The calendar indicates a double digit number of days until November 2nd, Election Day, the American tradition for waiting in line at the local precinct and casting a ballot.  Yet many candidates are in their frenzied, final sprint right now.

The runway for landing voters is much shorter than it looks, because early voting is either underway or about to start.  This new normal in the election schedule is reshaping the way campaigns do business.

In just days, ballots will hit mailboxes for 60% of registered voters in the battleground, purple state of Colorado, where a U.S. Senate seat and the governor's office are among the prizes up for grabs.

It answers why just about every other television commercial you see or hear is political in nature.

Walt Klein, general consultant to Republican Ken Buck's Senate campaign says,"...you have to do heavier television and radio advertising, sooner.

We used to say you'd start your heaviest week, would be the week before the election, before Election day and then you'd work your way back. Now, you start your heaviest week the week before absentee ballots are mailed in early October or mid-October." Klein describes it as a revolving, 3 1/2 week election period, candidates want to keep peaking, because "...voters have a much wider opportunity, in terms of number of days, to decide when they want to drop their ballots."

The effort to lock in votes early is literally known in the business as "chasing ballots". Klein says a great deal of effort goes to "...encourage voters you think are on your side, to request an absentee ballot" and "to try to get people to return those ballots as soon as...feasible after they get them."

It's not just commercial buys that are impacted. Mailers, neighborhood canvassing and telephone calls all figure into the equation.  Old-fashioned, day-of exit polls have evolved into an ongoing project.  As mail-in ballots are returned, it's a matter of public record.  Campaigns have the ability as ballots are cast, to go out into the field and do interviews with folks who have returned ballots. Based on what voters reveal, number crunchers and political gurus can make projections.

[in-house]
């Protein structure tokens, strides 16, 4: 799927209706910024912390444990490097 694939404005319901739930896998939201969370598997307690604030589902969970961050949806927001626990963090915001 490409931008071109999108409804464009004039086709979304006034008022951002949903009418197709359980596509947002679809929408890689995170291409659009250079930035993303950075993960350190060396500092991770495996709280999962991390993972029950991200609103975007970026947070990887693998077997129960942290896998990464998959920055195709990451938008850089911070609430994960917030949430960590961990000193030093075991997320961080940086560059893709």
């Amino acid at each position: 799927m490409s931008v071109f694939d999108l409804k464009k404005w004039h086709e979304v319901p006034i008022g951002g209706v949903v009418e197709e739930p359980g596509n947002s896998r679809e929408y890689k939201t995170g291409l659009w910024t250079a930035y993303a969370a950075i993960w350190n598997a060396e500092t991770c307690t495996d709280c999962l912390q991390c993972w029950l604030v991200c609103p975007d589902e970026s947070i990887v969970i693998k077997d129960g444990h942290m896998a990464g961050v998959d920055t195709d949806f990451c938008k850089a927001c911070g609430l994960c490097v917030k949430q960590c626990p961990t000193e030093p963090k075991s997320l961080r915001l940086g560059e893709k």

Denver based pollster Floyd Ciruli credits mail-in ballots in Colorado's August primary for generating record high participation.  The convenience factor is catching on, but there's more to it. Ciruli says, "It allows interest groups and it allows movements like the Tea Party movement to encourage voting by lots of Internet activity and direct contact, so I think it both helps increase turnout in general, but it also helps those groups that want to target votes and turn them out to do so."

Campaigns aren't the only ones adjusting to the timeline.  Ballots have to be printed earlier and mailed (October 12 for Colorado). Secretary of State, Bernie Buescher says, "The crunch used to be have all the ballots at the polling place on the day of the election."  No small feat considering some counties have 2,000 different ballot styles. Buescher thinks mail-in ballots and early voting spread the workload and improve reliability.  Ballots are scanned, but not tabulated as they come in, so on Election Day, 90% of the job can already be done.

Early returns also mean voters can't change their votes if last minute scandal or controversy hits.  "The late 'gotcha' type campaign trick is clearly less effective with the mail process.  I've talked to folks that run campaigns, they tend not to like the mail process, but I think our voters like it, that's really the driving force", says Buescher.  He adds Colorado is a leader in the trend, right behind Washington and Oregon, which only use mail ballots.  At least 30 states now offer some form of early voting.